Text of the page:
A fine and enjoyable program was presented at the Pittsburgh convention, but it was memorable to me and historically important for several other reasons. First, a Hugo was struck and sent to Hugo Gernsback. He had never seen one and would probably have settled for a chance to just look at it, but it proved a generous gesture on the part of the convention committee to prepare an additional one for him. After all, there must have been years when he issued the best pro mag, unquestionably in 1926 when he produced the first. Though Gernsback was not present, the event was televised over station KDKA in Pittsburgh — particularly appropriate, since KDKA was the first commercial radio station in the United States, and Hugo Gernsback in publishing Modern Electrics, the first radio magazine in the United States, later to be followed by mass circulation Radio News, publicized radio station KDKA internationally and was perhaps the major factor in popularizing amateur radio in the United States in the early years of its existence.
It is always pleasant to know that someone actually appreciates a special award. Every Christmas Gernsback published a digest-sized 32-page magazine titled Forecast, filled with his predictions of the future and illustrated by Frank R. Paul, Virgil Finlay, Lawrence, and lesser-known artists. He mailed out 8,000 of these free of charge, and usually netted outstanding publicity. In 1961, he devoted the entire back cover to a photo of his Hugo with a short article written by me giving its history.
A second event of historical importance that occurred at Pittsburgh was the organizational meeting of the Burroughs Bibliophiles, a dream of Vernell Coriell, who had been publishing the Burroughs Bulletin, a magazine of exuberant scholarship, ever since 1947. This magazine became the official organ of the organization, and its members produced a score of Burroughs-related fan magazines that were outstanding for their research and scholarship. Every year they held a Dum Dum (that is what a convocation of the Great Apes was called by Edgar Rice Burroughs in his Tarzan books), usually in conjunction with the World Convention.
Their guests at these events rivaled the best the convention could produce, not excluding Edgar Rice Burroughs' sons, who had written and illustrated for the science fiction magazines; John Weismuller, Buster Crabbe, and lesser-knowns who had played the role of Tarzan on the screen; Hal Foster, creator of Prince Valiant, who had illustrated the early Tarzan comic strips for the newspapers; and a score of others of that calibre. The organizational meeting coincided with a new vogue of popularity for Edgar Rice Burroughs in the sixties that resulted in the sale of tens of millions of copies of his works in paperbacks, and they are still selling. In 1958, when Edgar Rice Burroughs had been written off by almost every important critic as a fading relic of Victorian-age adventure, I wrote for Satellite Science Fiction a 6,000-word critique of Burroughs in which I placed him alongside H.G. Wells and Jules Verne as a major shaper of science fiction and went on record as stating that several of his works would become permanent literary classics. This may have even helped inspire the revival and made me a hero with the Burroughs Bibliophiles. When my book Under the Moons of Mars painstakingly documenting my assertions was announced (1970), I was made Guest of Honor at the annual Burroughs Bibliophile Convention held at the St. Louiscon in 1969 and previewed many of my findings obtained from the actual archives of the Edgar Rice Burroughs Estate.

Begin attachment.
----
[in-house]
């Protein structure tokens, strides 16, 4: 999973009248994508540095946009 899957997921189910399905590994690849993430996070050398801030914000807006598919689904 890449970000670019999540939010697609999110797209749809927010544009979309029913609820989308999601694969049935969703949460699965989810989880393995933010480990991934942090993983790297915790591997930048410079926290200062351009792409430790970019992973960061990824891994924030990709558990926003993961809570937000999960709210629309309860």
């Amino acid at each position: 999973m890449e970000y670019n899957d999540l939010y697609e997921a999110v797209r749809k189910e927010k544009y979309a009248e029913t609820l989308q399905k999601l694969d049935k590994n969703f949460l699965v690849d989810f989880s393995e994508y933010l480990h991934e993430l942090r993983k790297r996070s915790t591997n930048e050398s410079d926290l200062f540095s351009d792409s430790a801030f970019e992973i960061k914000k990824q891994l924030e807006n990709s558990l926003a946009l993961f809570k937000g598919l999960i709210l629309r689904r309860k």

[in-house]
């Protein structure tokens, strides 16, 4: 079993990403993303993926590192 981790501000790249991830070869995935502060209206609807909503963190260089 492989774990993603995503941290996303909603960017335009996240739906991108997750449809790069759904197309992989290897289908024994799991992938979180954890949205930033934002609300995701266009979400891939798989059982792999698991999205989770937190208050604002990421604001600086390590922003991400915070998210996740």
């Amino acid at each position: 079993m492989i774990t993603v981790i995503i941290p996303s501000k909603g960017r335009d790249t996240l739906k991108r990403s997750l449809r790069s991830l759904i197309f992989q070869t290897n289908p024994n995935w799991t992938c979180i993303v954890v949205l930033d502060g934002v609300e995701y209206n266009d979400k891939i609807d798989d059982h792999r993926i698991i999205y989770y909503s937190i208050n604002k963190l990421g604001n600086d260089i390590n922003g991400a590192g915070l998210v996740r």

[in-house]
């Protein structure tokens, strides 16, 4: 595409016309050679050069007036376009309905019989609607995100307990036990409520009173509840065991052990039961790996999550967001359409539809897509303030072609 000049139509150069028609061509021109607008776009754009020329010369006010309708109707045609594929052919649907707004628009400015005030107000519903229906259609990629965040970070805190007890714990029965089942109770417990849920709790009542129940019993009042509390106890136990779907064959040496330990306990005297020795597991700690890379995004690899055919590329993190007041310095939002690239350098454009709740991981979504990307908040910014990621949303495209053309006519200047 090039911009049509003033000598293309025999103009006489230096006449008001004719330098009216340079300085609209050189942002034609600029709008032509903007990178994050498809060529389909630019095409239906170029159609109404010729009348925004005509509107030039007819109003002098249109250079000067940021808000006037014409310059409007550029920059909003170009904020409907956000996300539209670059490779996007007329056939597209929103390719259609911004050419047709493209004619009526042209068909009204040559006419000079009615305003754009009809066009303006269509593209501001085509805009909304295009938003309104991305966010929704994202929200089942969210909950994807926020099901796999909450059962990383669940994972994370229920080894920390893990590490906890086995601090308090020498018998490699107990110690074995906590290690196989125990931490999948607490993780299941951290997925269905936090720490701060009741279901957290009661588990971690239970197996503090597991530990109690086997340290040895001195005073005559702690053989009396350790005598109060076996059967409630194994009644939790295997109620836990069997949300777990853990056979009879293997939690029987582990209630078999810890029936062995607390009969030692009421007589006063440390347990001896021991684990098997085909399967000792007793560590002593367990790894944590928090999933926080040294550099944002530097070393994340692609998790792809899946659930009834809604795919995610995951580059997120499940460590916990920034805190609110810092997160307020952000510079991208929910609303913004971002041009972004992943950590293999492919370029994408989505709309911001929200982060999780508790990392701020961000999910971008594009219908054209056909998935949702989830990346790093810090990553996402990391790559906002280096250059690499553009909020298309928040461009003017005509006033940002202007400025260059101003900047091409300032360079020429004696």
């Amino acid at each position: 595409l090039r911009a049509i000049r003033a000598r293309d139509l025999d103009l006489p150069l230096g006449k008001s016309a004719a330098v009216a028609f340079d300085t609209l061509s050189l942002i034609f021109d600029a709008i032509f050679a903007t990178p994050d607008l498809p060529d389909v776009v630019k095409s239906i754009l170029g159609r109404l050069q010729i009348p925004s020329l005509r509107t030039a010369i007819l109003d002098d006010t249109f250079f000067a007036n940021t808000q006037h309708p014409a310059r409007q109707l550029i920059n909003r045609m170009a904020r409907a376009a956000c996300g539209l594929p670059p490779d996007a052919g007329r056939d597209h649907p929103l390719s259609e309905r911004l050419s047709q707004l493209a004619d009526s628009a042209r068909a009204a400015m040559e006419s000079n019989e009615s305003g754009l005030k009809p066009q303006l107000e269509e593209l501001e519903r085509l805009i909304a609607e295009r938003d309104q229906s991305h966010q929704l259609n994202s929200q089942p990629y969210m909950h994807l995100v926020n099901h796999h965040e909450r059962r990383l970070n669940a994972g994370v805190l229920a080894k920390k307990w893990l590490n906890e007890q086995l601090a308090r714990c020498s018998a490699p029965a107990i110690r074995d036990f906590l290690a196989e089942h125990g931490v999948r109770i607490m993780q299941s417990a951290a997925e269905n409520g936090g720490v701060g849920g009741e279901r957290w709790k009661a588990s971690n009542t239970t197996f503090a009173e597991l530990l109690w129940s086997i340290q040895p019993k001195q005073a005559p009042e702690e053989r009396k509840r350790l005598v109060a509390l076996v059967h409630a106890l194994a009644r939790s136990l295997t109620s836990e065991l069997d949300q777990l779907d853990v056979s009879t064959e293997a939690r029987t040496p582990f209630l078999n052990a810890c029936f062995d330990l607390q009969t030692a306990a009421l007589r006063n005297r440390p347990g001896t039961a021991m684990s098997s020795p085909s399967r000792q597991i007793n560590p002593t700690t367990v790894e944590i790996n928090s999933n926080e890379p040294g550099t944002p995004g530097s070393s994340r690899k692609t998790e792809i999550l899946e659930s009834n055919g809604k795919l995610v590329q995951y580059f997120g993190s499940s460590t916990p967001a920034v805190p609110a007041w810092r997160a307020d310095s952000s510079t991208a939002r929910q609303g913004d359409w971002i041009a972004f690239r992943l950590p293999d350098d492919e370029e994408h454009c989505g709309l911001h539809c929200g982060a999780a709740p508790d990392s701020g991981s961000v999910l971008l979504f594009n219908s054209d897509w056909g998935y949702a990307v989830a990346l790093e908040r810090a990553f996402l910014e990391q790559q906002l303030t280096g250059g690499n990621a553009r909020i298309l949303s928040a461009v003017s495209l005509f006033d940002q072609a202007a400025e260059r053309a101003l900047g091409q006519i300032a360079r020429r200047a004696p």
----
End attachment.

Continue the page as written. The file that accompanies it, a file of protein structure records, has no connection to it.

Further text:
The last Dum Dum of The Burroughs Bibliophiles took place at the Atlanta World Science Fiction Convention in 1986. Vern Coriell had suffered a stroke and died some time afterward, and so did The Burroughs Bibliophiles. One of the charter members, made treasurer of the Burroughs group at the Pittsburgh convention, was a young man named Charles Reinsel, who for some years published a Burroughs magazine called Norb's Notes. In 1986, The Pittsburgh Courier carried the story that he had shot to death his former wife and her husband and had been sentenced to life for the former and five to 10 years for the latter, the sentences to run consecutively.
Daniel Keyes, author of "Flowers for Algernon," made one of his rare appearances at the convention. He was then a short, pudgy, pleasant man. I asked him why he didn't try to put together a book of his short stories and he replied he felt they were below the level of quality he wanted associated with his name. Having, through the years, grown impatient with this inverse form of egotism, I asked him why he had permitted them to be sold at all, since some had appeared since "Flowers for Algernon," and he merely shrugged. I have found, too frequently, that an author is not always the best judge of which of his stories are worthwhile, and told him so.